apprehended violence orders, usually referred to as avo's
The primary function of an apprehended violence order or AVO is to protect a person against acts of violence such as but not limited to physical assault, harassment, stalking, intimidation, damage or threatened damage to property. AVOs are orders made under Part 15 A of the Crimes Act 1900 NSW. There are two types of AVOs:
- Domestic AVO – requires the existence of a domestic relationship between a complainant and defendant. A domestic relationship (includes same-sex relationship) covers:
- A current or former spouse;
- A current or former de facto partner;
- A person who was in an intimate relationship with the offender;
- A person who lives or formerly lived in the same house (excluding tenant or border).
Personal AVO – for the protection of any person where there is no domestic relationship.
Applying for an AVO
An AVO may be applied for by going to the local court and seeking an appointment with the Chamber Magistrate. The complaint against the offender must be subscribed and sworn to before a Magistrate. If there are children involved who are below 16 years old, the matter must be referred to the police. The local court will schedule a hearing date and will summon the defendant to court.
If there is an urgent application for AVO the magistrate court may issue an interim order on the same day. In the case of persons who fear for their lives or safety or that of their children, the police may apply for the Interim AVO in their behalf through telephone. The terms of the Interim AVO may include prevention of stalking, intimidating, going near the premises of the complainant, molesting, causing injury, or approaching the protected person. The Interim AVO lasts for 14 days or until another order is issued and it is effective upon service to the defendant.
The first court date is called First Return Date or a Mention. At this point the Magistrate will decide on how to proceed. There are three things that can happen:
- If the defendant appears and consents to the Order being made without admitting the allegations in the complaint, the court will then finalize the Consented Orders and the defendant is required to obey.
- If the defendant appears but does not consent then a hearing will be scheduled. An interim order must be sought if this happens for the protection of the complainant in the meantime.
- If the defendant does not appear and there is proof of service, an ex-parte Order can be made. The complainant will still be required to submit evidence. If there is no proof of service, the hearing will be adjourned until the defendant has been served. An interim order must still be sought or continued.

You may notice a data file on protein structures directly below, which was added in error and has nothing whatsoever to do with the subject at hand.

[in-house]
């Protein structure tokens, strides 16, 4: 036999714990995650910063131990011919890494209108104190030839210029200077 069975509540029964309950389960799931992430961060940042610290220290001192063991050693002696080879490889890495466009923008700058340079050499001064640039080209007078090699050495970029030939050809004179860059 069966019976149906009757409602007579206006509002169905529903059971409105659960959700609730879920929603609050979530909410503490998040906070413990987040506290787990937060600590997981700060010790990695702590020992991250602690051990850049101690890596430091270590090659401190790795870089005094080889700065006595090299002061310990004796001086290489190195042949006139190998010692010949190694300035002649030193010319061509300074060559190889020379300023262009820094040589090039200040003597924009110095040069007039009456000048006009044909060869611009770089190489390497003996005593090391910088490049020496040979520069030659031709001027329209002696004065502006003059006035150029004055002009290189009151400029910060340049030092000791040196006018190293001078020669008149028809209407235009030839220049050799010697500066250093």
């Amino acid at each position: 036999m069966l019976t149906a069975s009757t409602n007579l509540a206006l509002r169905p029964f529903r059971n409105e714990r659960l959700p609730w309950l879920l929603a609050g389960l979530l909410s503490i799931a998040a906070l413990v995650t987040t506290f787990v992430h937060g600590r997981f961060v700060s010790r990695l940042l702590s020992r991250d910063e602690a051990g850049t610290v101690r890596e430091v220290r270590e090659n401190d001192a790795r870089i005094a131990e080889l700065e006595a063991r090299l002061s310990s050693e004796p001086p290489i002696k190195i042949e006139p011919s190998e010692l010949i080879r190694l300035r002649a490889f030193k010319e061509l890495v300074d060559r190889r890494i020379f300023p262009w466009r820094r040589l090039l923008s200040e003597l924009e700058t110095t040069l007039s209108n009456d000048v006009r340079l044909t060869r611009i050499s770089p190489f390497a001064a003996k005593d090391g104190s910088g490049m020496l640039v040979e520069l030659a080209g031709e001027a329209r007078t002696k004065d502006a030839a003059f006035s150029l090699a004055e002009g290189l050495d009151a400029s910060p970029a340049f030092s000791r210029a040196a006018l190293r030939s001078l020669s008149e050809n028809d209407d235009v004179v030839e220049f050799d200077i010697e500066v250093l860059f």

The complainant must provide evidence in support of her fears such as medical reports, witnesses who can testify to the violent acts or a diary which provides details of the incidents. The violent history of the defendant may also be raised. What is important is that the complainant will be able to establish that the fear is based on reasonable grounds. The complainant and the defendant will also be cross examined to determine the consistency of their allegations.
If the applicant is successful, a copy of the Order must be kept in case the defendant commits a breach. The order will be shown to the police who can arrest the defendant even without a warrant.
If the AVO application is unsuccessful, an appeal may be filed with the District Court within 28 days from the local court decision. Leave of court must be sought in order to be able to present new or additional evidence.
The issuance of an AVO is not a conviction and will not result to a criminal record. It is only when the defendant violates the AVO that he becomes criminally liable. However, permits or license for firearms will be suspended or revoked and no license or permit will be issued to the defendant within 10 years from the issuance of the AVO.
If the circumstances of either the complainant or the defendant have changed, an application to Vary or Revoke the Order can be filed. Notice must be served to the other party. The Court can refuse to entertain the application if is satisfied from the evidence that there has been no significant change in the circumstances.
Whenever a Family Court Contact Order is inconsistent with an AVO, the Family Contact Order will prevail to the extent of the inconsistency with the AVO. Contact orders may be varied, revoked, changed or suspended by the local court in AVO proceedings in consideration of the best interests of the child and to prevent exposure or possible exposure to family violence.
Disclaimer : This article provides basic information only and is not a substitute for a professional or legal advice. It is prudent to obtain legal advice from a family lawyer.